As I started working on my dedicated species page for the Chestnut-collared Longspur, I got to the “Conservation Status” section of the page and started doing some research, beefing up my current (very sparse) content. When I first created the page for the species some 20 years ago, there seemingly weren’t any worries about the status of the species. But when I looked at the IUCN (International Union for Conservation of Nature) web page on the conservation status of the species, it was immediately clear it was a species in trouble. The species has been downgraded in status twice in recent years as numbers have started to dwindle.

IUCN Redlist status for the Chestnut-collared Longspur.
From the IUCN page for the Chestnut-collared Longspur, a history of the official status of the species in their eyes. The species status has been downgraded twice in recent years, and numbers continue to decline.

It’s wasn’t a cheery exercise reading more about the status of the species. The Breeding Bird Survey (BBS) data, the gold standard for rigorous, systematic tracking of population trends over time, indicated a startling decline in the species of almost 90% from 1966 (Sauer et al. 2016). Other data sources show equally shocking declines, with estimates of >95% species loss in the Canadian portion of the Chestnut-collared Longspur range in less than 40 years, from 1971 to 2017 (COSEWIC 2019). A species that was once a common breeding bird in Nebraska, Kansas, and Minnesota has nearly been extirpated from those states, and previously robust populations elsewhere in its historical range are now gone. Clearly, it’s a species in serious trouble.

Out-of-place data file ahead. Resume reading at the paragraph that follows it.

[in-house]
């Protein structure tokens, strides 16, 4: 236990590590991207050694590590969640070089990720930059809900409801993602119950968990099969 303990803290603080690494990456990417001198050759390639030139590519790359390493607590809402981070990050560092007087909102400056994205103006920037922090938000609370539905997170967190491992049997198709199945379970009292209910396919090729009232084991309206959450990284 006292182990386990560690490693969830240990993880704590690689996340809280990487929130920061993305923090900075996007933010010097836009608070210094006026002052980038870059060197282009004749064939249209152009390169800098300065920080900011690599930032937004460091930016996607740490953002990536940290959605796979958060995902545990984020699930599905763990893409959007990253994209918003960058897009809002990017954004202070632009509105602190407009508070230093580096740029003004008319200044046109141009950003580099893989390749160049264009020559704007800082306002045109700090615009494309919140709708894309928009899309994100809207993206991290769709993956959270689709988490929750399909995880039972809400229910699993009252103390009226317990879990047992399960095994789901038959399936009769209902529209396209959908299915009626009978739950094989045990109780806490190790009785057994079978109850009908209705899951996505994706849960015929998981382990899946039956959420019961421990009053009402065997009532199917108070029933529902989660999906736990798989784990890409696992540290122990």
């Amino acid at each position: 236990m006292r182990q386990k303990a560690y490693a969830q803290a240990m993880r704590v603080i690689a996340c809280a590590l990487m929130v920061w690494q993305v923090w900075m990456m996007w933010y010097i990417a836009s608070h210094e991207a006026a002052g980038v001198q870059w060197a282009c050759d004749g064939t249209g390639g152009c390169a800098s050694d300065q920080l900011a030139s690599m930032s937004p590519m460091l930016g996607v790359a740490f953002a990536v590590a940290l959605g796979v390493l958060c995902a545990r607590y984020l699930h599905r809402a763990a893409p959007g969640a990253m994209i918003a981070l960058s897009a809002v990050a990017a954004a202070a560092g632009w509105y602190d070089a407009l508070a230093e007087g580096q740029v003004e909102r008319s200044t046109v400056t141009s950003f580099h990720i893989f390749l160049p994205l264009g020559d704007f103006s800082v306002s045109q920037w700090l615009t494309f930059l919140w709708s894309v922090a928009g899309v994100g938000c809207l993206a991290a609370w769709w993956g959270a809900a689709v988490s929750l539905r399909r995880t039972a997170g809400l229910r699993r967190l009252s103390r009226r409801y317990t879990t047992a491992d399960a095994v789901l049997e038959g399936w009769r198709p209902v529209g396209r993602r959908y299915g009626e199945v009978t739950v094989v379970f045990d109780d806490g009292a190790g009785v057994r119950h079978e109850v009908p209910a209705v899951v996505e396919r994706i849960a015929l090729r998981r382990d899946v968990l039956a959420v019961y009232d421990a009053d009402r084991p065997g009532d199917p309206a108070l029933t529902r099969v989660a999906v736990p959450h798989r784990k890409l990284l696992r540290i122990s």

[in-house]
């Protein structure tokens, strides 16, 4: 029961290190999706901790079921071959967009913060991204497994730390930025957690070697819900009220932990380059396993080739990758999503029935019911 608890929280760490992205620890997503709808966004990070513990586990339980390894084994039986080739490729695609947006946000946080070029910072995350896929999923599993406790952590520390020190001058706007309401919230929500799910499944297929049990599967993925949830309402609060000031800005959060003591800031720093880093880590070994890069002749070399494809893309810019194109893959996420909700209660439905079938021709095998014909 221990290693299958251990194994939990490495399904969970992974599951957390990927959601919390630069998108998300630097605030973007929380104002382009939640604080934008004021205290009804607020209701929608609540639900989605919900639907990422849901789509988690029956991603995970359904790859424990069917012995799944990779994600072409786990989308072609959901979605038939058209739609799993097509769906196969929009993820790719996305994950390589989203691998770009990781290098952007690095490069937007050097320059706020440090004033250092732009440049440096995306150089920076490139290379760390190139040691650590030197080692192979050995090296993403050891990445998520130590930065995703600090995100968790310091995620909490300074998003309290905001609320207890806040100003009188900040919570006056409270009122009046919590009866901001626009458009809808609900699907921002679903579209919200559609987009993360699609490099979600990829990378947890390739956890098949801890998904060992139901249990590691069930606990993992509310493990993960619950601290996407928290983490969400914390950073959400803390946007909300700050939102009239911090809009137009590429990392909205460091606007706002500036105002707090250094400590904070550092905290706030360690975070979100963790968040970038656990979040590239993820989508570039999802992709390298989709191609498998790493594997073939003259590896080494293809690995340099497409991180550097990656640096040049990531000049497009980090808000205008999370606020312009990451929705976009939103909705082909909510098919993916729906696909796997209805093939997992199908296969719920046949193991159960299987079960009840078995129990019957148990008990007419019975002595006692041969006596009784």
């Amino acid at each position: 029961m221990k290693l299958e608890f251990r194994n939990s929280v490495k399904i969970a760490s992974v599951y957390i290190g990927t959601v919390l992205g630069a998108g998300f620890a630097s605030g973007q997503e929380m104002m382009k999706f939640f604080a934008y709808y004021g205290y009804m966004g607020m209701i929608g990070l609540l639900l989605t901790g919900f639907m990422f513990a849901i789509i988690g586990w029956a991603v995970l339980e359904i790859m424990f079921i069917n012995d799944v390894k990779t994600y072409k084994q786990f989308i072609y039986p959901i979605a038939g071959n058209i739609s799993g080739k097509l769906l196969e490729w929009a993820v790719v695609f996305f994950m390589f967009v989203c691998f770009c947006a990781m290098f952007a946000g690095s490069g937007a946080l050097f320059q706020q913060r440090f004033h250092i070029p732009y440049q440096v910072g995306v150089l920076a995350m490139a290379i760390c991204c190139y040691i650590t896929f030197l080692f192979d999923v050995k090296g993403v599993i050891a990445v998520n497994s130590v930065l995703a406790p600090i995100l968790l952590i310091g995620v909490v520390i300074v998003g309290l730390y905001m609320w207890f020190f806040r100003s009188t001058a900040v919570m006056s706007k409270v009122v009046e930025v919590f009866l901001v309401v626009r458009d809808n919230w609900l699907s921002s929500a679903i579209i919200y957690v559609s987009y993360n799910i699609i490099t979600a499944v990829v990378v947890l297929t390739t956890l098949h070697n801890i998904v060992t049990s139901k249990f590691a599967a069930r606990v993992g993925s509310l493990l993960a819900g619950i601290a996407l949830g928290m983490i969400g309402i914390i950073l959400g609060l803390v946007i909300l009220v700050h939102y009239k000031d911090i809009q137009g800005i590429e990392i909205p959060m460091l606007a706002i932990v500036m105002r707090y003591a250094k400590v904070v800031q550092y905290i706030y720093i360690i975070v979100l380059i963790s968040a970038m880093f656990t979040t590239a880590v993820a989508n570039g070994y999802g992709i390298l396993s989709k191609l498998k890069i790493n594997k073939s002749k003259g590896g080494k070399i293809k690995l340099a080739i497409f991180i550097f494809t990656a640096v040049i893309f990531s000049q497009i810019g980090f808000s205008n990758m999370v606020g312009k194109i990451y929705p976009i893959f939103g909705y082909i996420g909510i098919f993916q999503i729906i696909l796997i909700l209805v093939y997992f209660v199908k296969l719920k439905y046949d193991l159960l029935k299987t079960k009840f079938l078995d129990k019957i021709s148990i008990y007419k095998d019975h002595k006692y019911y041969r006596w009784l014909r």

So what’s the cause of the trouble? Most sources agree that habitat loss is the primary factor in their decline. The Northern Great Plains used to be a mosaic of natural grasslands, wetlands, and riparian corridors with woodlands. Davis (2004) studied habitat needs for the Chestnut-collared Longspur and found that they required quite large, contiguous blocks of grassland to successfully breed. They avoided even what might be considered “prime” grassland habitat if the size of that grassland patch were anything less than 100 acres. With vast swaths of former Great Plains grassland converted to agricultural land uses in the last 150 years, grassland communities have been devastated, and remaining grassland patches have been heavily fragmented. In short, Chestnut-collared Longspurs can’t find enough suitable large patches of grassland on which to breed.